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Sunday, Aug. 17, 2008

2008 BEIJING OLYMPICS: SWIMMING

Nakamura bags bronze in 200 back


Staff writer

BEIJING — It's an old saying — "It's not how you start the race but how you finish it" — but it still seems as fresh as the morning dew.

News photo
Bronze glory: Reiko Nakamura waves after receiving her medal for a third-place finish in the women's 200-meter backstroke on Saturday morning at the Water Cube. AP PHOTO

This was the case Saturday in the opening race of the swimming session at the Water Cube.

In the women's 200-meter backstroke final, Reiko Nakamura collected her second Olympic bronze medal, repeating the feat she accomplished in Athens four years earlier.

With a strong closing effort, Nakamura completed the race in 2:07.13.

"I wanted to swim 2:06, but today I'm satisfied because I performed my best," she said.

Zimbabwe's Kirsty Coventry earned her fourth medal of the Beijing Games, winning the 200 back in 2:05.24, a world record. She took silvers in the 200 and 400 individual medley races and the 100 back.

Margaret Hoelzer of the United States grabbed the silver in 2:06.23.

Nakamura moved from fourth to third place between the 100- and 150-meter distances and maintained the third-place position after the final turn.

"I think the crucial point was that I saved energy within the first 150 meters and gave it my all in the last 50 meters," said Nakamura, a Yokohama native.

"In the last part of the race my legs were nearly dying, but I kept putting effort in and I was able to swim all the way."

Reflecting on her experiences in Athens and Beijing, Nakamura described them as "totally different."

She added: "Since I got the bronze medal, I have been thinking about winning a medal for four years. I had a very tough time during this period."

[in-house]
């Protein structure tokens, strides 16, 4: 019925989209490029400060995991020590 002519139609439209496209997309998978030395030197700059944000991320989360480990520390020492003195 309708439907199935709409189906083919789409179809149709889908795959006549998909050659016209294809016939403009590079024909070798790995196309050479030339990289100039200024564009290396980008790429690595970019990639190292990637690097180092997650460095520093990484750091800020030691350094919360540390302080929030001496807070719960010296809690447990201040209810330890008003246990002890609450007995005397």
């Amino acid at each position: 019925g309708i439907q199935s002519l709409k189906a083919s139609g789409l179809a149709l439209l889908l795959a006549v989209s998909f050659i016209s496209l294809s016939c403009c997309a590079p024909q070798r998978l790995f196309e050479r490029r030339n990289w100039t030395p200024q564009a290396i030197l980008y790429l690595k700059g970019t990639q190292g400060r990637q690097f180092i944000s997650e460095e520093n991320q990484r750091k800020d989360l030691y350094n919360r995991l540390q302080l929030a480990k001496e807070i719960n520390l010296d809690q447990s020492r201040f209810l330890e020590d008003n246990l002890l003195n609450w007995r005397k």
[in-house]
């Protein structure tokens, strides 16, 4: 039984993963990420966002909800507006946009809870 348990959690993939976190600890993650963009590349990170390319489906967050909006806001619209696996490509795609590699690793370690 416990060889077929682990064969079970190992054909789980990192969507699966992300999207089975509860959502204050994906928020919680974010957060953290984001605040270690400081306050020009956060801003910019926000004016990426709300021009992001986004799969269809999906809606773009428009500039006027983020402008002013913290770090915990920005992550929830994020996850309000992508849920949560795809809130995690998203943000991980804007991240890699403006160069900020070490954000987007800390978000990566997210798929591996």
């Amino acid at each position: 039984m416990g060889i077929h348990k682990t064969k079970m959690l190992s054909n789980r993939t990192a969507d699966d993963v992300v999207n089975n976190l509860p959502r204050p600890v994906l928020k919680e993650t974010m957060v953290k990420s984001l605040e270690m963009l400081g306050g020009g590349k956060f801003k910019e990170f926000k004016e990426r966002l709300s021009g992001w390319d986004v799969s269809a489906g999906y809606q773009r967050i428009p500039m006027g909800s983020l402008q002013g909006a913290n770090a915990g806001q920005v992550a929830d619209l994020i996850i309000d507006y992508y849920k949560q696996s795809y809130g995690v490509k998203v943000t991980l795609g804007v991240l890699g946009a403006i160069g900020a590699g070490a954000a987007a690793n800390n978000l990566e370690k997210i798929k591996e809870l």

With a medal within her reach on Saturday, the 26-year-old Nakamura made a strong push for bronze when it mattered most, the time of the race that separates contenders from pretenders.

"After 150 meters, I noticed that there was quite a gap . . . so I realized I could go all the way. Once I thought that, I was able to swim more calmly," she said.

In addition to her success in two Olympiads, Nakamura has placed second in the 200 back at the past two FINA World Championships in 2005 in Montreal (2:08.54) and 2007 in Melbourne, Australia (2:10.41).

"I wanted to win a medal in the 100-meter (backstroke), but because I had this disappointment (a sixth-place finish in the final) it helped me to achieve in the 200 meters," she said.

To achieve this goal, it took all-out concentration on Nakamura's part, even ignoring the whereabouts of the eventual gold medalist.

Here's how she described the process:

"I could have looked for her, but if you are looking for other people you cannot do your own race. So I wasn't looking at the others' swimming. I was swimming as if my eyes were closed."

Now she'll want to keep her eyes open. She has a shiny bronze medal to stare at.

Torres wins semi

BEIJING (AP) Dara Torres, the 41-year-old mom swimming in her U.S.-record fifth Olympics, will have the top starting position for the finals of the 50-meter freestyle after posting the fastest time in Saturday's semifinal heats.

Torres' time of 24.27 was the sixth-fastest this year, and 0.15 better than anyone else. World record-holder Lisbeth Trickett of Australia also advanced to the finals, as did American Kara Lynn Joyce.

"I looked and I saw that I was first," said Torres, who won bronze in the 50 in Sydney eight years ago. "That's a little more pressure, and I'm old enough to be able to handle it."

Torres already has a silver medal in Beijing, having anchored the U.S. women in the 400 freestyle relay. But an individual medal would be nice, too, considering she had retired after giving birth in 2006.



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